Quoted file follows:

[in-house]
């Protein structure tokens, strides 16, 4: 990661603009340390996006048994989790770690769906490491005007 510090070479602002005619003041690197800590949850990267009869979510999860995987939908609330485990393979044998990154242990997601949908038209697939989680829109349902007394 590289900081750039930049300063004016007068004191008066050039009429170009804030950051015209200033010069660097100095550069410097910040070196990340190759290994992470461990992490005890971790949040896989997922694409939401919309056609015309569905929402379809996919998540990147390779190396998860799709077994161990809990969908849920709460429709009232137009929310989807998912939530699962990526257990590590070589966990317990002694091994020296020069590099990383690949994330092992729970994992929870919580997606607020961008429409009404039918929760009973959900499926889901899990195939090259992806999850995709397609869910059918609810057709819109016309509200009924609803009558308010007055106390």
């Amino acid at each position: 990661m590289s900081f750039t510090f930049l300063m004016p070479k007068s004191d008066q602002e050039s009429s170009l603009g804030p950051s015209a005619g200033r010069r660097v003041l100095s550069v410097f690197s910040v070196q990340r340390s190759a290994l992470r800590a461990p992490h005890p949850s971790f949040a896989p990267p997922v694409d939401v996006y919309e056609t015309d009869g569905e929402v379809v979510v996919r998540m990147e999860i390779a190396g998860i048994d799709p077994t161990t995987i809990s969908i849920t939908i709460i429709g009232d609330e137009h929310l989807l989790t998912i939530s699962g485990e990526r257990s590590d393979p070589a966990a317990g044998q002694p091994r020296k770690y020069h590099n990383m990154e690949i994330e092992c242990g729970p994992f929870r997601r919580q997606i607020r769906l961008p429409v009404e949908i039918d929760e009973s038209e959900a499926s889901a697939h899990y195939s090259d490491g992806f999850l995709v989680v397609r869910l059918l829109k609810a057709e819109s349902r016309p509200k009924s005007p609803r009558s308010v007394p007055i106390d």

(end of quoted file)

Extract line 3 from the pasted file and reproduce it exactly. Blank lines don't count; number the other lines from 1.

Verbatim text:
């Amino acid at each position: 990661m590289s900081f750039t510090f930049l300063m004016p070479k007068s004191d008066q602002e050039s009429s170009l603009g804030p950051s015209a005619g200033r010069r660097v003041l100095s550069v410097f690197s910040v070196q990340r340390s190759a290994l992470r800590a461990p992490h005890p949850s971790f949040a896989p990267p997922v694409d939401v996006y919309e056609t015309d009869g569905e929402v379809v979510v996919r998540m990147e999860i390779a190396g998860i048994d799709p077994t161990t995987i809990s969908i849920t939908i709460i429709g009232d609330e137009h929310l989807l989790t998912i939530s699962g485990e990526r257990s590590d393979p070589a966990a317990g044998q002694p091994r020296k770690y020069h590099n990383m990154e690949i994330e092992c242990g729970p994992f929870r997601r919580q997606i607020r769906l961008p429409v009404e949908i039918d929760e009973s038209e959900a499926s889901a697939h899990y195939s090259d490491g992806f999850l995709v989680v397609r869910l059918l829109k609810a057709e819109s349902r016309p509200k009924s005007p609803r009558s308010v007394p007055i106390d």